Age was once one of the most contested issues in hockey. The World Hockey Association was pretty adamant in its proclamation that players had to be at least 20-years-old before they could play pro.
Of course, all that business ended when Ken Linseman went to court to prove that, at 19, he was more than old enough to play his favorite sport on a professional basis. The NHL odds offered by sportsbooks are unlikely to change in the wake of recent talks of bringing the age debate back to the fro, but there’s good reason to expect a raucous to be raised over this issue.
Ken took the powers that be to court to prove that if he was old enough to vote and go to war at 19, he could play hockey professionally. Ken proceeded to lead the Birmingham Bulls in points in the regular season, so clearly he knew what he was saying.And because of Linseman’s actions, the NHL started permitting 18-year-old players to play.
The NHL has benefited immensely from the decision to change the draft age. However, forty years, later, even with the young guns taking on superstar roles quicker then ever, rumors have begun to emerge about the NHL taking the draft age from 18 back to 19.
There are a few dimensions to consider with this issue. Naturally, the NHL would appreciate having an additional twelve months to assess their draft-eligible prospects. On the flip-side, the CHL would also enjoy having its more impressive 18-year-old athletes around for an additional season.
And if that trend continued, one assumes that even minor hockey would be affected. But the issue here isn’t whether or not professional hockey would benefit from increasing the draft age but if young athletes are willing to put up with such a ruling.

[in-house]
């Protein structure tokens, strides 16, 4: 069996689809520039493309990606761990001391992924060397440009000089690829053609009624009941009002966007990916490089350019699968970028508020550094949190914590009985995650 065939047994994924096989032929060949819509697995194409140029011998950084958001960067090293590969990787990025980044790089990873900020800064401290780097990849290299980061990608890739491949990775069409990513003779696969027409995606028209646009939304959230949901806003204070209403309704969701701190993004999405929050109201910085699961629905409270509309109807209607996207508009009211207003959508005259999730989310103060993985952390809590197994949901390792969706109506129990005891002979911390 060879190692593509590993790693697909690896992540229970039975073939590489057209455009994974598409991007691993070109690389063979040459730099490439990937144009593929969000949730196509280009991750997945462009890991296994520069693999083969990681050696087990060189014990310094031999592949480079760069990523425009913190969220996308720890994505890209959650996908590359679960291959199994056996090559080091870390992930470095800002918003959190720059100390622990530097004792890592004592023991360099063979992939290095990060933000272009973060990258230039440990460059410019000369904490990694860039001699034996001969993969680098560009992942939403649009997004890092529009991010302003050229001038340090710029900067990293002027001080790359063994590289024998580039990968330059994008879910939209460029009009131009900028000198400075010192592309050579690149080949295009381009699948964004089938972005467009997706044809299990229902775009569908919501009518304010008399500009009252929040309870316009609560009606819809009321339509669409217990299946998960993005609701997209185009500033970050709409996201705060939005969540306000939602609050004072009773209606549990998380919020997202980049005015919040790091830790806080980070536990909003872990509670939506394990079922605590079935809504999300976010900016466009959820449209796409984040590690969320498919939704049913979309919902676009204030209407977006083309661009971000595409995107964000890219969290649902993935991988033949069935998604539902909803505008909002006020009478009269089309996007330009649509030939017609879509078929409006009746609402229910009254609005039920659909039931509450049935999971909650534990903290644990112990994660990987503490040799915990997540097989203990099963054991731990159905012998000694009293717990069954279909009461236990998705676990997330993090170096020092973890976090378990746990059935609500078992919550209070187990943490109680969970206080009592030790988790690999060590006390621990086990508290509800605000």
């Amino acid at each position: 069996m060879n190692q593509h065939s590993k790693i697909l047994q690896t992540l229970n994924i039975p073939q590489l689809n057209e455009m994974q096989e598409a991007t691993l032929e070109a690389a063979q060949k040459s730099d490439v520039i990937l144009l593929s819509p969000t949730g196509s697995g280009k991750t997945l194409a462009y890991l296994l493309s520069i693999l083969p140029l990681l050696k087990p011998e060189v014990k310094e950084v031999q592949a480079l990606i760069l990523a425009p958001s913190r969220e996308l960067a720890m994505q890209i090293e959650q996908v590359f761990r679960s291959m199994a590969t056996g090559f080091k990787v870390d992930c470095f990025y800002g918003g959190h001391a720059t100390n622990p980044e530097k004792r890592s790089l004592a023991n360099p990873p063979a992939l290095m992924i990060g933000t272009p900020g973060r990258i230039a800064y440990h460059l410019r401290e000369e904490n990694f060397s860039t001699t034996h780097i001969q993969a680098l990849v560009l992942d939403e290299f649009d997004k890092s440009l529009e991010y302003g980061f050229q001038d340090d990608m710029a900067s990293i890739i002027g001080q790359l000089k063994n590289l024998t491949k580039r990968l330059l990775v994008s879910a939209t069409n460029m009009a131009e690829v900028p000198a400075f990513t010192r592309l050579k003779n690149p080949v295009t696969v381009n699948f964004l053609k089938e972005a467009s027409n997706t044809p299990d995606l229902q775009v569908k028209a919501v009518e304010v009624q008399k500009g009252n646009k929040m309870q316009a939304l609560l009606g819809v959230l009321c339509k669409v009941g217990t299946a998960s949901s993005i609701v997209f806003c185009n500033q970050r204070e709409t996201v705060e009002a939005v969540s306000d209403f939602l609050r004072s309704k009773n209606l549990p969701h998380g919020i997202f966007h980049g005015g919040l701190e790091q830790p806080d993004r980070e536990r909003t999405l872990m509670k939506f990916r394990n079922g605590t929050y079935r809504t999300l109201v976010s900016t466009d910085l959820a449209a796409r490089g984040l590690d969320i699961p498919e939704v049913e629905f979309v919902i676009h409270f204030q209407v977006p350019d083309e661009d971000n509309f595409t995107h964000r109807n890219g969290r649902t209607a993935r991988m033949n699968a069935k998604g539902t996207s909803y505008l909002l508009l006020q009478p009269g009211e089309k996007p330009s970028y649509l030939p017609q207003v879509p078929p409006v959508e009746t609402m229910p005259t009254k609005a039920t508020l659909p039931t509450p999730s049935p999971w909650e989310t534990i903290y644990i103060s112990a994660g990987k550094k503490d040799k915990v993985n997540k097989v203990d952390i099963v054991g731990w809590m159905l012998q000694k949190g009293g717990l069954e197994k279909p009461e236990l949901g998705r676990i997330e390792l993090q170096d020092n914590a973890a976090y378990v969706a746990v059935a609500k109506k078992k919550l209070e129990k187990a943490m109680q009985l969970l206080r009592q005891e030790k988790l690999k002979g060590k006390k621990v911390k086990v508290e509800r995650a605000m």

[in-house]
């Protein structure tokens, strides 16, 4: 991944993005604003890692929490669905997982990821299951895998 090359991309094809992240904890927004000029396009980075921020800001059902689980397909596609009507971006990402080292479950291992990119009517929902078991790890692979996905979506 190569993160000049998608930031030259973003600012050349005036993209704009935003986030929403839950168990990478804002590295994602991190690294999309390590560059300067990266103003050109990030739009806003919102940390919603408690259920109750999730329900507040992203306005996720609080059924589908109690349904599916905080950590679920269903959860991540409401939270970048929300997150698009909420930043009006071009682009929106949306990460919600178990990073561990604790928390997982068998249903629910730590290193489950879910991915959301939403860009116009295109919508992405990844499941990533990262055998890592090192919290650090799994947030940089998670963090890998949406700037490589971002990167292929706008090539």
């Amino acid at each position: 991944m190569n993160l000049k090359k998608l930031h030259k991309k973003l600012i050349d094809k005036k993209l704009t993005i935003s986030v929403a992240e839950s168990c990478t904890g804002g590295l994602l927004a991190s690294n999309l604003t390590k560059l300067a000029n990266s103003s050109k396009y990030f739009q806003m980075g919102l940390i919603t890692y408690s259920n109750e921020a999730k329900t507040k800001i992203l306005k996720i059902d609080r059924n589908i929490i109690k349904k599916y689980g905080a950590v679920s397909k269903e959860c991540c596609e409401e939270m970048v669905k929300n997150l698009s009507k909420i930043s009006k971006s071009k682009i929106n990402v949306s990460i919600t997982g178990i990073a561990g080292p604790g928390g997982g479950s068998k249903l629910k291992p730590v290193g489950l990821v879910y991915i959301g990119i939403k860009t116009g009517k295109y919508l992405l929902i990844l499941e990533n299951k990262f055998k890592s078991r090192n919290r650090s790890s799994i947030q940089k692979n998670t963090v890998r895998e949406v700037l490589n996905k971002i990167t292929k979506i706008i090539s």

While the NHL could probably overcome any legal attempt to block its efforts in this area, if the NHL ever tried to increase the draft age, the NHL Players Association would resist.
The Players Association has all the power they would ever need to debilitate the NHL’s efforts. Sports has shown before just how powerful players can be if they put their minds to the task of fighting dominant leagues.
Maurice Clarett from Ohio State University took offense with the idea that recruits had to be three years removed from high school before they could be drafted by the NFL. That was back in 2004. Maurice took his case to federal court and won.
The victory was appealed and eventually overturned. But the situation showed the power that players could wield if they put their minds to the task. The NHLPA and the league could come to an understanding.
If the NHL is that determined to increase the draft age, they can make it happen. But they would have to play ball with the players association. Even then, another Ken Linseman could arise and throw a spanner in the works.
For now, no one knows just how serious the NHL is with regards to the draft age. But they probably know that it will be an uphill battle if they ever attempted to initiate the change.